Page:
An even larger problem lies not in logistics but valuation. “All household assets” will be including in a wealth evaluation for the wealth tax. Cash, stocks, and property are somewhat easy to assess. But what about art? Family heirlooms? Will the IRS hire jewelers to assess the value of the family pearls or diamond rings? Maybe the Pawn Stars guys can evaluate what’s in the basement and attics of rich Americans. There seems to be no guidelines on estimating the worth of fringe assets. How about a privately-held businesses owned by the taxed wealthy? With no quarterly earnings report, an auditor will have to assess the full value of the private company — down to desks, equipment, and credit card bills. The valuation of a company can change even daily given the flow of business. And how do you value a multi-national company when taking into account currency exchange rates and overseas assets?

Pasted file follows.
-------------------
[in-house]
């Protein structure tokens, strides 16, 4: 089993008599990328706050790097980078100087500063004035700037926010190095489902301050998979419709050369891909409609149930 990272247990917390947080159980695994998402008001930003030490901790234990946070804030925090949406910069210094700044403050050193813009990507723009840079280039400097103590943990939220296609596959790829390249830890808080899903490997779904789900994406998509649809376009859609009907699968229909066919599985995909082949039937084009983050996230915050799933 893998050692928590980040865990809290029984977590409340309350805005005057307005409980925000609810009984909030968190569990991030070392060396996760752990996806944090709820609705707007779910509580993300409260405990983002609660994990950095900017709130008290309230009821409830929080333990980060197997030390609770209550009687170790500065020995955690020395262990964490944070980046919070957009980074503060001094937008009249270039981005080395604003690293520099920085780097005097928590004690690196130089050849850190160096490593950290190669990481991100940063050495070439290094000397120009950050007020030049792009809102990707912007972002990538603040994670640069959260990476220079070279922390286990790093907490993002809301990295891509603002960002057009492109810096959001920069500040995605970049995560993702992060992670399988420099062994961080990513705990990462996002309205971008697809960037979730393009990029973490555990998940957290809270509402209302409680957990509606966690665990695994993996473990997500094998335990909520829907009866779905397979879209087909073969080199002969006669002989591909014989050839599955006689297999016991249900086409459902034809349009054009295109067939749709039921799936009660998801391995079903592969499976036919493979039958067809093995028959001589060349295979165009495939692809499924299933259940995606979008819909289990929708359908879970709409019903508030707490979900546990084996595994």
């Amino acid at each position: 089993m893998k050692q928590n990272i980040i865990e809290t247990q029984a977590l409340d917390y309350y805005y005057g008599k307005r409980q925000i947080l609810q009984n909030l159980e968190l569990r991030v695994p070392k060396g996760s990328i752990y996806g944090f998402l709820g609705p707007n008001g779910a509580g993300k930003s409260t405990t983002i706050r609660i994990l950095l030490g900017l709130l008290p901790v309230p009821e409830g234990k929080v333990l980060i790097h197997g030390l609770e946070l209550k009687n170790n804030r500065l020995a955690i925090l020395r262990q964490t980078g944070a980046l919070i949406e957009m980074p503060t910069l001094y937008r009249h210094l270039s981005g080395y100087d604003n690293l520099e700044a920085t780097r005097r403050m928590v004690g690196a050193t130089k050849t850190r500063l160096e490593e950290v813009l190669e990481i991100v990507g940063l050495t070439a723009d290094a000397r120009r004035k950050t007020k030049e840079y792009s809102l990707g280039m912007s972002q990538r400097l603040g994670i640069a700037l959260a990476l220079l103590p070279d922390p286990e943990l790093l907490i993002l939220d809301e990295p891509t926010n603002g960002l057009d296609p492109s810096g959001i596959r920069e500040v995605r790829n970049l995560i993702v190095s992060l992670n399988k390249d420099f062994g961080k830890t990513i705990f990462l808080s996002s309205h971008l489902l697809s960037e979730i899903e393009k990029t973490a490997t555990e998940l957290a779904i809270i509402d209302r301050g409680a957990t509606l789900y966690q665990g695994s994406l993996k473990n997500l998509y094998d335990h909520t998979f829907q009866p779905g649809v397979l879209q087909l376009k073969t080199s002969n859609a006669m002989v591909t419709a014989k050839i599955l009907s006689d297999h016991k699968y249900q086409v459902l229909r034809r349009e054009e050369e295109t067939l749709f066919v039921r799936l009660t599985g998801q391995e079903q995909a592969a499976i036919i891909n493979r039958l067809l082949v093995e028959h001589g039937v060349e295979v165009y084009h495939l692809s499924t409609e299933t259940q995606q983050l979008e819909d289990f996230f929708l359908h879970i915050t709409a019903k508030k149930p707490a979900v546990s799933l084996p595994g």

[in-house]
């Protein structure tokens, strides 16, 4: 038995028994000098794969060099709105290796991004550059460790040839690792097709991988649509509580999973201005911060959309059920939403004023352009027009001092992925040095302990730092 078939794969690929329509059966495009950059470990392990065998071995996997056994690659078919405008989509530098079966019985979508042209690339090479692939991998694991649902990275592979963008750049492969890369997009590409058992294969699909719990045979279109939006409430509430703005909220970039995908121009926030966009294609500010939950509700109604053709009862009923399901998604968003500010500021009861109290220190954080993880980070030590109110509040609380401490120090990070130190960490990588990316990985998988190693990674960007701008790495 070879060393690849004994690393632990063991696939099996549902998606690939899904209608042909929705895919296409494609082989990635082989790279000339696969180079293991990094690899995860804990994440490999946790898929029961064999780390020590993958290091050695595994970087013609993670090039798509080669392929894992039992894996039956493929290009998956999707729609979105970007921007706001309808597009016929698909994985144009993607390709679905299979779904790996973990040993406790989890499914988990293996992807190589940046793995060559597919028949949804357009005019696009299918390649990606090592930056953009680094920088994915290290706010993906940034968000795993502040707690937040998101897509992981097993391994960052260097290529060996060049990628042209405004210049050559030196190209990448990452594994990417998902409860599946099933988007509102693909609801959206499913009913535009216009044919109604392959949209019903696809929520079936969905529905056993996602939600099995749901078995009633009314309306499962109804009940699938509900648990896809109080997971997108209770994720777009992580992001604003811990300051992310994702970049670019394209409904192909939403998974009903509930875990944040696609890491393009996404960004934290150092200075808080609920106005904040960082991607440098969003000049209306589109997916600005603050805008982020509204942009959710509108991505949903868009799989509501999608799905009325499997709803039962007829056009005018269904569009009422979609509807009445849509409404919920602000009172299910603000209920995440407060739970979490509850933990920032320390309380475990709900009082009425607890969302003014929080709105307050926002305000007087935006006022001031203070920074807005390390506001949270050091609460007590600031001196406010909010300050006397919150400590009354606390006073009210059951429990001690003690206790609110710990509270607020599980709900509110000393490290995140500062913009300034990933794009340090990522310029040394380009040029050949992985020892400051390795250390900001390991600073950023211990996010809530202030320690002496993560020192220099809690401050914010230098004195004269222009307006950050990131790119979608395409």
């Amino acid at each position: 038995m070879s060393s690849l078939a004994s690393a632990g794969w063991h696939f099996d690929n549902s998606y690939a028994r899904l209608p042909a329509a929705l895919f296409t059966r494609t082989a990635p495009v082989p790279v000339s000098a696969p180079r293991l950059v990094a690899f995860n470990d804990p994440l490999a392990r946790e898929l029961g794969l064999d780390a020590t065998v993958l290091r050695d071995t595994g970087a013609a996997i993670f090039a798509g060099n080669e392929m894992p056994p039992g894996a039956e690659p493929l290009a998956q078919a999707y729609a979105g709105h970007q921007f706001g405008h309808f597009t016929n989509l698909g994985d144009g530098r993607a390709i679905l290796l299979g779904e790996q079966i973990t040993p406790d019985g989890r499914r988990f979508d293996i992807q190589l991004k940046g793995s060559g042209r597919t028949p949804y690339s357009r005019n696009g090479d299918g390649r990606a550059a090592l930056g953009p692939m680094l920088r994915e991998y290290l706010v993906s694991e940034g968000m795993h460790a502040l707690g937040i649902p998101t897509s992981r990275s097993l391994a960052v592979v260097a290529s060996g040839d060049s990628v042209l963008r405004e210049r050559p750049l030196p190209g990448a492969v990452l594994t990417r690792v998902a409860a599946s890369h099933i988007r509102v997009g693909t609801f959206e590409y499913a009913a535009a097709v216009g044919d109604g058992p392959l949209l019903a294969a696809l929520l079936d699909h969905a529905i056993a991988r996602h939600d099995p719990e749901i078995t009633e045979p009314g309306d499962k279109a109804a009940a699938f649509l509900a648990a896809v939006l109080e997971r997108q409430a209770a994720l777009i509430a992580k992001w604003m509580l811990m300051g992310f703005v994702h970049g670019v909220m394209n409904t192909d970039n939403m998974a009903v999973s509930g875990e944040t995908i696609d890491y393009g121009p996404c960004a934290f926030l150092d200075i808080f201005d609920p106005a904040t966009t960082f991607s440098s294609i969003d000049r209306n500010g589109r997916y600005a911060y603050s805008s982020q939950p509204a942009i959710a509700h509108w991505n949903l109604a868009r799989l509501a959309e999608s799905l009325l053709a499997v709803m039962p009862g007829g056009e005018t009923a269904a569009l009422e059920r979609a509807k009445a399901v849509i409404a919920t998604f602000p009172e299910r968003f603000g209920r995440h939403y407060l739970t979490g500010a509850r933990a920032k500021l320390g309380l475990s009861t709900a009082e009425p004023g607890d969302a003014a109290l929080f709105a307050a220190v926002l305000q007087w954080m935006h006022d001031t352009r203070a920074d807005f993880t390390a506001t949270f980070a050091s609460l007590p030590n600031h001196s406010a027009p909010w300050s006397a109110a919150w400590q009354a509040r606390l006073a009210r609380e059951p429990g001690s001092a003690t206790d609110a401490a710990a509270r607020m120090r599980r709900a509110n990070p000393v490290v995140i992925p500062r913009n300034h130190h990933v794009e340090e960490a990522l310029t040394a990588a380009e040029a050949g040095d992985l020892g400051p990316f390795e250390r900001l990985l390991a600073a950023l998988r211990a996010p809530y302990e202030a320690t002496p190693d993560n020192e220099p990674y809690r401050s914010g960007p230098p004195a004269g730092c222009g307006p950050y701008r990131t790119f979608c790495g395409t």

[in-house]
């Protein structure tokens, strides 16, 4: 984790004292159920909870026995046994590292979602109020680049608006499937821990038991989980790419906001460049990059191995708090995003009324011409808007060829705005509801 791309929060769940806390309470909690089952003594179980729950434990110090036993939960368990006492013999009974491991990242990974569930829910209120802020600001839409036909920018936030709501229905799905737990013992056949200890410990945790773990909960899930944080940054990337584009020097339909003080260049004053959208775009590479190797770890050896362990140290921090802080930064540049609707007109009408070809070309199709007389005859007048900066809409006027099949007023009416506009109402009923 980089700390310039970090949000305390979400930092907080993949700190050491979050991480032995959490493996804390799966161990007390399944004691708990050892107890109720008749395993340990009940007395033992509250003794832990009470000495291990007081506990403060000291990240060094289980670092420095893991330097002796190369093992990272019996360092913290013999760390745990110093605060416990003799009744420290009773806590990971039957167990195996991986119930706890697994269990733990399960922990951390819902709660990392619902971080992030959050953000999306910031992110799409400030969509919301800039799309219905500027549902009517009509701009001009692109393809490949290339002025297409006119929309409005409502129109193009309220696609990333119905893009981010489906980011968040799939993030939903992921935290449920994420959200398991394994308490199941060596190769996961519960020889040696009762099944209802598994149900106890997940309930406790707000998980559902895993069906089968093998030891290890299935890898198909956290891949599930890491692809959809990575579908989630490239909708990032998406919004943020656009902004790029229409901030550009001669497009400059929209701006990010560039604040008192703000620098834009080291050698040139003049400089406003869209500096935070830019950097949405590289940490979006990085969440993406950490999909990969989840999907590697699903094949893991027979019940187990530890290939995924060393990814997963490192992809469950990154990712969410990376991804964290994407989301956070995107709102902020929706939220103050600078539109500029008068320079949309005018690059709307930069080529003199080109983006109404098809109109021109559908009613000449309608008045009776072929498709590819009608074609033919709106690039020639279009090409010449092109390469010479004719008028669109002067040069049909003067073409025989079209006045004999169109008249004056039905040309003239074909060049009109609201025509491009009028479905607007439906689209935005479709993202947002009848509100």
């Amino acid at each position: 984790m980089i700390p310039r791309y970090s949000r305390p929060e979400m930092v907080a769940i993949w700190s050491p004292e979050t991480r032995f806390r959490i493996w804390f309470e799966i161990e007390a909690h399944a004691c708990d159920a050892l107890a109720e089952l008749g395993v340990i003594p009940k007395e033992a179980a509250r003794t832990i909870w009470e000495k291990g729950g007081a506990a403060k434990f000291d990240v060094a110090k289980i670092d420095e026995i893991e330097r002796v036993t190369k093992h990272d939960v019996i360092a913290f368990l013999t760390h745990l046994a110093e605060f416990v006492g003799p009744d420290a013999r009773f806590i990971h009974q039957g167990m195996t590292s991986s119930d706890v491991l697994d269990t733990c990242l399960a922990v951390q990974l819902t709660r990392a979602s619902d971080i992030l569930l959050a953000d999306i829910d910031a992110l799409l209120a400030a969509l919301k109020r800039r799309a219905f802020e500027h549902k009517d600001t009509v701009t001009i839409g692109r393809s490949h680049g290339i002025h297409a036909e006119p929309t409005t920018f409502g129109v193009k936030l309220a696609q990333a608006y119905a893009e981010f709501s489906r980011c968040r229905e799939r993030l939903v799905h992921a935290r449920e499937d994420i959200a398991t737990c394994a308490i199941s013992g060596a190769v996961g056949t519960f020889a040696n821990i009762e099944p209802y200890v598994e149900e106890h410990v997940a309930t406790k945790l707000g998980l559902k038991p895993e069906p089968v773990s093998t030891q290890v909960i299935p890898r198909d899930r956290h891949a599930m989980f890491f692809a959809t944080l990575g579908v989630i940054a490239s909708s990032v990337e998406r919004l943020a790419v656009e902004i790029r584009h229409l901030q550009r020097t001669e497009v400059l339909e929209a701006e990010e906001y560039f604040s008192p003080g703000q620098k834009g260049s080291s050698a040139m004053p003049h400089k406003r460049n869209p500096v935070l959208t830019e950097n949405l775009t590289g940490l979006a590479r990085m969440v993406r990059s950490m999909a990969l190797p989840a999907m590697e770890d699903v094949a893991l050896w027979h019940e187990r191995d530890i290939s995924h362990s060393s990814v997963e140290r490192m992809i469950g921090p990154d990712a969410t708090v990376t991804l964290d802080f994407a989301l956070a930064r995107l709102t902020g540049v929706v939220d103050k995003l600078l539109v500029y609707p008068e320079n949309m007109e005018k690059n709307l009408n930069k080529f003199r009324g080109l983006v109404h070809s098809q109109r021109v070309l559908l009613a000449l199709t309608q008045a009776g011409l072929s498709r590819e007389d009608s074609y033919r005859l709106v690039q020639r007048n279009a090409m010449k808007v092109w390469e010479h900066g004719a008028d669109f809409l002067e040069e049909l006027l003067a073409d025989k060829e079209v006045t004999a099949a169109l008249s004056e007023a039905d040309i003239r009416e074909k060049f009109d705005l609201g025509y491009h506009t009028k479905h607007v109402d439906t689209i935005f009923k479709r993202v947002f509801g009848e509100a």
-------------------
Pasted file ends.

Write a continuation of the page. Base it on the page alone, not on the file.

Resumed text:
Valuing assets for the purposes of the Ultra-Millionaire Tax will provide an opportunity to tighten and expand upon existing valuation rules for the estate tax:The IRS already has rules to assess the value of many assets for estate tax purposes. The Ultra-Millionaire Tax is a chance for the IRS to tighten these existing rules to close loopholes and to develop new valuation rules as needed. For example, the IRS would be authorized to use cutting-edge retrospective and prospective formulaic valuation methods for certain harder-to-value assets like closely held business and non-owner-occupied real estate.
Both of these creates a dark precedent: the government will come into homes to assess “assets”, taking record of what you own, and assign value to it. While there are guidelines to valuation, they’re ultimately left up to the IRS. Does this mean the IRS would also begin to operate internationally? The Foreign Account Tax Compliance Act already requires U.S. nationals with foreign assets or holdings to claim such holdings and for banks to report the individual’s funds to the U.S. government. But what about art or cars at foreign homes?